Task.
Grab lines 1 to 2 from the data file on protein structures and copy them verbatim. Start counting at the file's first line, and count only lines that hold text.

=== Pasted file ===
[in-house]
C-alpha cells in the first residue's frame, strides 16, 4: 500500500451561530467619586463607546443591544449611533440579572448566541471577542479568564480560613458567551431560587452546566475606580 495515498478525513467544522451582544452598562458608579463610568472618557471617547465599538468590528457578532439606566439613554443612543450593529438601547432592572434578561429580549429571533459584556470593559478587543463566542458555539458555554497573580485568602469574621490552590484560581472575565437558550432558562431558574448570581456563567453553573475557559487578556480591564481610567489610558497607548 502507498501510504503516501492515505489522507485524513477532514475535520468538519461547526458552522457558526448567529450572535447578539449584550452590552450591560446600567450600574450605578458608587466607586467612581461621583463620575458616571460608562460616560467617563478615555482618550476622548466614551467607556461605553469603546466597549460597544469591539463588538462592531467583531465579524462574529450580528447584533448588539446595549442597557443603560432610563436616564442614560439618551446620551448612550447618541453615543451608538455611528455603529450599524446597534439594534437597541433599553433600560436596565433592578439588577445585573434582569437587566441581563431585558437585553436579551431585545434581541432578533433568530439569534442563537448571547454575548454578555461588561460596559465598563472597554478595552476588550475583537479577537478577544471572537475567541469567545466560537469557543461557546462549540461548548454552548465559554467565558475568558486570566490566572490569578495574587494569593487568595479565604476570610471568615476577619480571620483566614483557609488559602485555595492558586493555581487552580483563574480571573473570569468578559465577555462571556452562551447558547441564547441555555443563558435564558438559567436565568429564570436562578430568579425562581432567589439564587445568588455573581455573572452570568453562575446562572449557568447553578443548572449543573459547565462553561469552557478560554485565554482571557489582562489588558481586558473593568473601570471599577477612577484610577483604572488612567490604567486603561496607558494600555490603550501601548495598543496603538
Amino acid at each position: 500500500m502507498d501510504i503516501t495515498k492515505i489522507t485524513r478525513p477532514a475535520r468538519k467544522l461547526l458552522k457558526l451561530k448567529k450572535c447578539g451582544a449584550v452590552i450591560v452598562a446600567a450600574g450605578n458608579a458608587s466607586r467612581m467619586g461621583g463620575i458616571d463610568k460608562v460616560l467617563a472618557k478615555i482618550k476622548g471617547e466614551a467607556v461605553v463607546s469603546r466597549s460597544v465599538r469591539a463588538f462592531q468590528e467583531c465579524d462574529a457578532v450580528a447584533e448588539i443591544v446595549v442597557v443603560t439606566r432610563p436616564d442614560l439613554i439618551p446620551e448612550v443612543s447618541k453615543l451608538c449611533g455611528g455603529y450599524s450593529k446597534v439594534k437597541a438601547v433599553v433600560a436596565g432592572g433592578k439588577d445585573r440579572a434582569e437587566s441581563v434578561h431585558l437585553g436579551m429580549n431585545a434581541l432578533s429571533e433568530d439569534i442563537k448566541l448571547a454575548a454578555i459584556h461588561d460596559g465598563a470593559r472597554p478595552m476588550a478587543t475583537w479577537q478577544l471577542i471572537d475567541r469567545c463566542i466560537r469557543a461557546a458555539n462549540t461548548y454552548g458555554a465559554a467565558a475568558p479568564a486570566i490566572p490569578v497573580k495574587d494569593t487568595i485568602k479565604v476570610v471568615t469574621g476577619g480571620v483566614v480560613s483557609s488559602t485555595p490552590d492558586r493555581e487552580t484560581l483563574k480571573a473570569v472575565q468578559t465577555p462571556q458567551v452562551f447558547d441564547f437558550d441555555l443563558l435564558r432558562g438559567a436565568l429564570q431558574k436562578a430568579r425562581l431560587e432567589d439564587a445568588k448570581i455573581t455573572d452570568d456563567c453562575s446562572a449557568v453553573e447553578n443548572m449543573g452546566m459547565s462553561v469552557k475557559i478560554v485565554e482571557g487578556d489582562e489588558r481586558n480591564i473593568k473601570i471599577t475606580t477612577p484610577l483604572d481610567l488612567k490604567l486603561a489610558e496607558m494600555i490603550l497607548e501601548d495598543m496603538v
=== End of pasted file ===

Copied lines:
[in-house]
C-alpha cells in the first residue's frame, strides 16, 4: 500500500451561530467619586463607546443591544449611533440579572448566541471577542479568564480560613458567551431560587452546566475606580 495515498478525513467544522451582544452598562458608579463610568472618557471617547465599538468590528457578532439606566439613554443612543450593529438601547432592572434578561429580549429571533459584556470593559478587543463566542458555539458555554497573580485568602469574621490552590484560581472575565437558550432558562431558574448570581456563567453553573475557559487578556480591564481610567489610558497607548 502507498501510504503516501492515505489522507485524513477532514475535520468538519461547526458552522457558526448567529450572535447578539449584550452590552450591560446600567450600574450605578458608587466607586467612581461621583463620575458616571460608562460616560467617563478615555482618550476622548466614551467607556461605553469603546466597549460597544469591539463588538462592531467583531465579524462574529450580528447584533448588539446595549442597557443603560432610563436616564442614560439618551446620551448612550447618541453615543451608538455611528455603529450599524446597534439594534437597541433599553433600560436596565433592578439588577445585573434582569437587566441581563431585558437585553436579551431585545434581541432578533433568530439569534442563537448571547454575548454578555461588561460596559465598563472597554478595552476588550475583537479577537478577544471572537475567541469567545466560537469557543461557546462549540461548548454552548465559554467565558475568558486570566490566572490569578495574587494569593487568595479565604476570610471568615476577619480571620483566614483557609488559602485555595492558586493555581487552580483563574480571573473570569468578559465577555462571556452562551447558547441564547441555555443563558435564558438559567436565568429564570436562578430568579425562581432567589439564587445568588455573581455573572452570568453562575446562572449557568447553578443548572449543573459547565462553561469552557478560554485565554482571557489582562489588558481586558473593568473601570471599577477612577484610577483604572488612567490604567486603561496607558494600555490603550501601548495598543496603538